A Community Devoted to the Preservation and Practice of Celestial Navigation and Other Methods of Traditional Wayfinding
From: David Pike
Date: 2021 Apr 5, 11:20 -0700
I wrote: How about "by time keeper" a method of calculating longitude ..... in respect of the meaning of T.K.
Just to enlarge upon what I wrote above. The coastline would have been mapped in large part from seawards from the ship and cutters using horizontal octant angles and compass bearings. The soundings and nature of the bottom would have been obtained using a lead line.
The problem would have been fitting all that to a latitude & longitude grid. In 1802, latitude to an accuracy of less than 1nm should have been possible at sea from the Sun. Without frequent use of camps set up along the shore, longitude could only be obtained using deduced reconning from their most recent reliable known longitude or by use of celestial navigation using their best estimation of time from the ship’s clock and the chronometers carried. The timekeepers, which would have been carefully rated, would have been running from the last possible place where accurate time was available, they might also have been monitored using lunars. You’d have to read the log of HMS Investigator fully (which I’ve not done) to discover the extent to which lunars were used.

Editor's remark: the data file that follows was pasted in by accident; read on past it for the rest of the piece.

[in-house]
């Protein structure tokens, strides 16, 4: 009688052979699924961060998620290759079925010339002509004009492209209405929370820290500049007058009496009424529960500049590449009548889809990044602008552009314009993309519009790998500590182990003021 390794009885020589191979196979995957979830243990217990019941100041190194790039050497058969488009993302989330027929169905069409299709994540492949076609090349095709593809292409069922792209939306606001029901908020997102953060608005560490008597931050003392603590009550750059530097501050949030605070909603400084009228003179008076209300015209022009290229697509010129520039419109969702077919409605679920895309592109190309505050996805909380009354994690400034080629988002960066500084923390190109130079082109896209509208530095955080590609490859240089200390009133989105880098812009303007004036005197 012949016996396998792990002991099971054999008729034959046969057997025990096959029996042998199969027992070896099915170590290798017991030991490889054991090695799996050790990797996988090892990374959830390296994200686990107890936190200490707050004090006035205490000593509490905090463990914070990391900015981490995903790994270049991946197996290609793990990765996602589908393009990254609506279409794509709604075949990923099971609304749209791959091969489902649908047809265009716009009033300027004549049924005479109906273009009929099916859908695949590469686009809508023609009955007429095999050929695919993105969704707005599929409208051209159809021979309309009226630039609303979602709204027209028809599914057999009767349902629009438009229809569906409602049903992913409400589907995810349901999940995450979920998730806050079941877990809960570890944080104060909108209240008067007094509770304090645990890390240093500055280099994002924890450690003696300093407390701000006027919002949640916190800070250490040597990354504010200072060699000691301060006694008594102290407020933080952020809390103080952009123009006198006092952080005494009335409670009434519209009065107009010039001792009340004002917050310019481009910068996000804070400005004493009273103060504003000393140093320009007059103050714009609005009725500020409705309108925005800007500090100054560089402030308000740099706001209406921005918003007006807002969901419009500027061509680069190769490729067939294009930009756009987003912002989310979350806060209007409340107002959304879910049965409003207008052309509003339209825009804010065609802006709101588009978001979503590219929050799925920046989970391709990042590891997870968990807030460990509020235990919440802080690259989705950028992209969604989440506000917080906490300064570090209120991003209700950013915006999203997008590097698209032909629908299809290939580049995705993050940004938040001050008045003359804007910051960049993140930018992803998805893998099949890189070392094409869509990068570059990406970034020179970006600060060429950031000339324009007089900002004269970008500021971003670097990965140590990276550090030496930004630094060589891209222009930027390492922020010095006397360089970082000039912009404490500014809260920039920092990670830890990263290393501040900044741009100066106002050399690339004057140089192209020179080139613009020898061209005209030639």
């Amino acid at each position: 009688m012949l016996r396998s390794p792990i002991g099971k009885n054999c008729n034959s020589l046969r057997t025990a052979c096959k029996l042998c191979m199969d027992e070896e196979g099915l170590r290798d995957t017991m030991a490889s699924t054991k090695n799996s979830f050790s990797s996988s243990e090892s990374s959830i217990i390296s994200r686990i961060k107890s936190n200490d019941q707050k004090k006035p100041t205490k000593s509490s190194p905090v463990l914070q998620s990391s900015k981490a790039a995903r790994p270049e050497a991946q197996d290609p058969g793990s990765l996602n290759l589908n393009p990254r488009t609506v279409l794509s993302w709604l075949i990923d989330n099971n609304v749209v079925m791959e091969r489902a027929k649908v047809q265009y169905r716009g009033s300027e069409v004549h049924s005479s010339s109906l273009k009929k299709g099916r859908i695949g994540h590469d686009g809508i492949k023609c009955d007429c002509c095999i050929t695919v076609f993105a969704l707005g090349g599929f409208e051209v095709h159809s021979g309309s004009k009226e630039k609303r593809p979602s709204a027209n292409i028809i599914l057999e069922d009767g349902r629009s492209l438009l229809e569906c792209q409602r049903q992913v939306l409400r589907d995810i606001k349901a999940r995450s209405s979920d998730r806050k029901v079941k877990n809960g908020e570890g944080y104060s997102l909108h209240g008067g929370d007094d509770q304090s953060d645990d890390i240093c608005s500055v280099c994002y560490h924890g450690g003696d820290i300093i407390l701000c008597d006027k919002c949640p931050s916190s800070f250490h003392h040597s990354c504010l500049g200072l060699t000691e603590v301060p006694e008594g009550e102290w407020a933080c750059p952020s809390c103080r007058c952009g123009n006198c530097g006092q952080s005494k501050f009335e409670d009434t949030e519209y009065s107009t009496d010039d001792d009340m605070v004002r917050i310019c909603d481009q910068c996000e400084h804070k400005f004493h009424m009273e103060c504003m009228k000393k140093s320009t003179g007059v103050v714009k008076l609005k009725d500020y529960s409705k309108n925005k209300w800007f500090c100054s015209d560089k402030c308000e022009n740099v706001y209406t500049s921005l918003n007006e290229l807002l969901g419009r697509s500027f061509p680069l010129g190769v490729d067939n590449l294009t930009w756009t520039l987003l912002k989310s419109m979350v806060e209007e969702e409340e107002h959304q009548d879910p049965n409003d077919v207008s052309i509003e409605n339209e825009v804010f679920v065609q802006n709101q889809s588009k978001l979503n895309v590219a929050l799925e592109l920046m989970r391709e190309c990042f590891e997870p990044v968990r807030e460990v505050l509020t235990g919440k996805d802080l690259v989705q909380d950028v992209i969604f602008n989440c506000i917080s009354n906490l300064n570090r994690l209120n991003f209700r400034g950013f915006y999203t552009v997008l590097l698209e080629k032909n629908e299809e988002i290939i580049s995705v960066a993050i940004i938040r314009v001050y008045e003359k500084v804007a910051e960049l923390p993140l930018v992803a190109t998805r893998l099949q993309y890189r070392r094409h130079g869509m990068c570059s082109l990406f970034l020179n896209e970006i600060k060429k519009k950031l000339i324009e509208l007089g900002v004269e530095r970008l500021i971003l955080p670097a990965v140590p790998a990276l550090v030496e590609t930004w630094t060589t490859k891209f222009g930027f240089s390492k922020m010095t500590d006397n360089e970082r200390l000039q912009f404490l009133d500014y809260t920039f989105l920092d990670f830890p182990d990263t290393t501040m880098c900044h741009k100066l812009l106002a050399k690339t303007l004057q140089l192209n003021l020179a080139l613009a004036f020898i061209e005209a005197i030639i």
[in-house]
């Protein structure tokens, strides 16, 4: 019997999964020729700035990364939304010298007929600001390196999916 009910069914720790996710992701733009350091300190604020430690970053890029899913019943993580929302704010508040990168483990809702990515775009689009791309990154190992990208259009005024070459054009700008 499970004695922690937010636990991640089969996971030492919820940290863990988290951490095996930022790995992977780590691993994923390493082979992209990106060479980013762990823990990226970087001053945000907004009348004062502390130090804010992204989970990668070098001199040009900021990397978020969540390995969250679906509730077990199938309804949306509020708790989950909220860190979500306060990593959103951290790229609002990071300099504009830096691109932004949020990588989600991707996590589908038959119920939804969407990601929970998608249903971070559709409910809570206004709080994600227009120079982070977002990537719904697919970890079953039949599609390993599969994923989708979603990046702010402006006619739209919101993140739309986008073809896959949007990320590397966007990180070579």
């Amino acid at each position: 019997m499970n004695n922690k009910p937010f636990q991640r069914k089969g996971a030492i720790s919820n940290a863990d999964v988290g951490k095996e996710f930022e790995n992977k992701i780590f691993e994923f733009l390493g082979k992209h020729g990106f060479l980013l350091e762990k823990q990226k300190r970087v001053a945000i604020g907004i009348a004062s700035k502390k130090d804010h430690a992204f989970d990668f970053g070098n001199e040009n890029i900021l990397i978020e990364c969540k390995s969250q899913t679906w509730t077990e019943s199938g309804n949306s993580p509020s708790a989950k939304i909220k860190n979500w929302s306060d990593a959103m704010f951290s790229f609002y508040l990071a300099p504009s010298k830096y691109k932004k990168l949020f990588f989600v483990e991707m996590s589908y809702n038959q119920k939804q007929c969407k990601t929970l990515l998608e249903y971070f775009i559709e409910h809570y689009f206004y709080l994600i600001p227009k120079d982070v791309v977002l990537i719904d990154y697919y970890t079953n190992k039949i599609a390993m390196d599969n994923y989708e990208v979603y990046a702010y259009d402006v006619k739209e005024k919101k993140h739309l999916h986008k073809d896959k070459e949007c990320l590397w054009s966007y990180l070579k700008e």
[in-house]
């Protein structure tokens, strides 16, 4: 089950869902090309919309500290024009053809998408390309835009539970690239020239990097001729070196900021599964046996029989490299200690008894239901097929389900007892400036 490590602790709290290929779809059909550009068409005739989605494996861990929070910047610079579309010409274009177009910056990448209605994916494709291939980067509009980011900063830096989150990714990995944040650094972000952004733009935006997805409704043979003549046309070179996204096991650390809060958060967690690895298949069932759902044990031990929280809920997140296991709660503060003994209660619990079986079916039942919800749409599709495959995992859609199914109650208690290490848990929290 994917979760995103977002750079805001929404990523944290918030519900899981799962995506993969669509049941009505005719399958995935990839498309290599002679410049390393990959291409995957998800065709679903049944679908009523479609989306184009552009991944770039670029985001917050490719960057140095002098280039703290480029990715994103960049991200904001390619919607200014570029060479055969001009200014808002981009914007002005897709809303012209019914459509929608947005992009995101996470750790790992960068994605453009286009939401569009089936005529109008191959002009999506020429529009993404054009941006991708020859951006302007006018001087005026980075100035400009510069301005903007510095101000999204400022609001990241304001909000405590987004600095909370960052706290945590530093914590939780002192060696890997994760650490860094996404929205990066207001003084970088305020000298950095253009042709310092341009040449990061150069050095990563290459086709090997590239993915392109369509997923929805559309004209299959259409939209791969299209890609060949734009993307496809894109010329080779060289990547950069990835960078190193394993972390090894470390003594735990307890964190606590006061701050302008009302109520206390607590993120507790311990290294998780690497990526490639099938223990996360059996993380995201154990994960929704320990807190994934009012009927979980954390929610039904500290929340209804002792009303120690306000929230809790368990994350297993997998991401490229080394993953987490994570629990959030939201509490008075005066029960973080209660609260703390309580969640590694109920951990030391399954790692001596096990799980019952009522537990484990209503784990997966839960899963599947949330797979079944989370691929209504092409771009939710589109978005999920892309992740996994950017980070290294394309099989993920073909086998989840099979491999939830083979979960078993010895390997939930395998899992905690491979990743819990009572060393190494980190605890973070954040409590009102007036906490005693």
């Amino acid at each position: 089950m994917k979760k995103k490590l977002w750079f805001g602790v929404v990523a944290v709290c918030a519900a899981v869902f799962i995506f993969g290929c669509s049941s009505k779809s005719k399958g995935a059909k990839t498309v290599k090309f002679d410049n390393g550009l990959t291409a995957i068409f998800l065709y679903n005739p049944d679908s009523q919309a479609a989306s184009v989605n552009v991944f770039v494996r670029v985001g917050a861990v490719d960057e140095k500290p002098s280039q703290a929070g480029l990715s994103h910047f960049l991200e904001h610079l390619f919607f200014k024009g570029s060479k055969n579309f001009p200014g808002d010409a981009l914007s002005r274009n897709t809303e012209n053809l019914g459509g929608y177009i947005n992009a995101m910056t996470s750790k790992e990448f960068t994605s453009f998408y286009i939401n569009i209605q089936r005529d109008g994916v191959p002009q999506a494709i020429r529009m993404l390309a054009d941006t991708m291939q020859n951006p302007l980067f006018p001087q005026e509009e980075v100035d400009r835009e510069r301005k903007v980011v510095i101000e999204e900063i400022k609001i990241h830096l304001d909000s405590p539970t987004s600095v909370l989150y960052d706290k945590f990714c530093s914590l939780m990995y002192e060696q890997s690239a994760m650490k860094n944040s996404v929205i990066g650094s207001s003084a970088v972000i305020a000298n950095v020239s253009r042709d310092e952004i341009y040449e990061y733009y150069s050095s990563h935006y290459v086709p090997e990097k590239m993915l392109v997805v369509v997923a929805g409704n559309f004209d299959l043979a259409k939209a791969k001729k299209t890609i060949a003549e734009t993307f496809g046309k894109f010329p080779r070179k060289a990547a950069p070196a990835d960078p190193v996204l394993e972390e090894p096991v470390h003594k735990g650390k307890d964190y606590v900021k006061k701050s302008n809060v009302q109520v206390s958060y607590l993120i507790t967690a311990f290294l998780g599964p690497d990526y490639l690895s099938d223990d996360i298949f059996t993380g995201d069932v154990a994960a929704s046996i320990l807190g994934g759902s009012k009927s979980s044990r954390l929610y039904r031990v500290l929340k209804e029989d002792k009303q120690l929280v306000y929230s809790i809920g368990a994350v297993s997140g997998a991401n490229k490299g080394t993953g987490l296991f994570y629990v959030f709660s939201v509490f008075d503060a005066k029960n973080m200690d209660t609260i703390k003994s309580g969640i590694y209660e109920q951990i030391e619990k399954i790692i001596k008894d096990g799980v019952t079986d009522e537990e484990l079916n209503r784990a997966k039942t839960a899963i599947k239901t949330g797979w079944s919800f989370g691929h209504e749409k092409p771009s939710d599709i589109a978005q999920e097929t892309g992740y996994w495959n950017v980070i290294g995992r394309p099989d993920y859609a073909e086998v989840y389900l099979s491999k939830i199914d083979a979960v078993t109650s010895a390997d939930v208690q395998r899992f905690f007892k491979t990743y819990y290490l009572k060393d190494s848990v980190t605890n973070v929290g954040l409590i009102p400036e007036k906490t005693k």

Therefore, I’m beginning to feel that T.K. in each grid square on the chart means that the shape of the coast was fitted to the lat & long grid using the ship’s longitude which had been derived using the timekeepers to calculate the ship's position using celestial navigation. If for some reason only a position based upon deduced reconning had been available, then presumably each grid square would have been marked ‘D.R.’. Others have studied 18th and 19th century hydrography far longer and deeper than me and might wish to add more learned comments. DaveP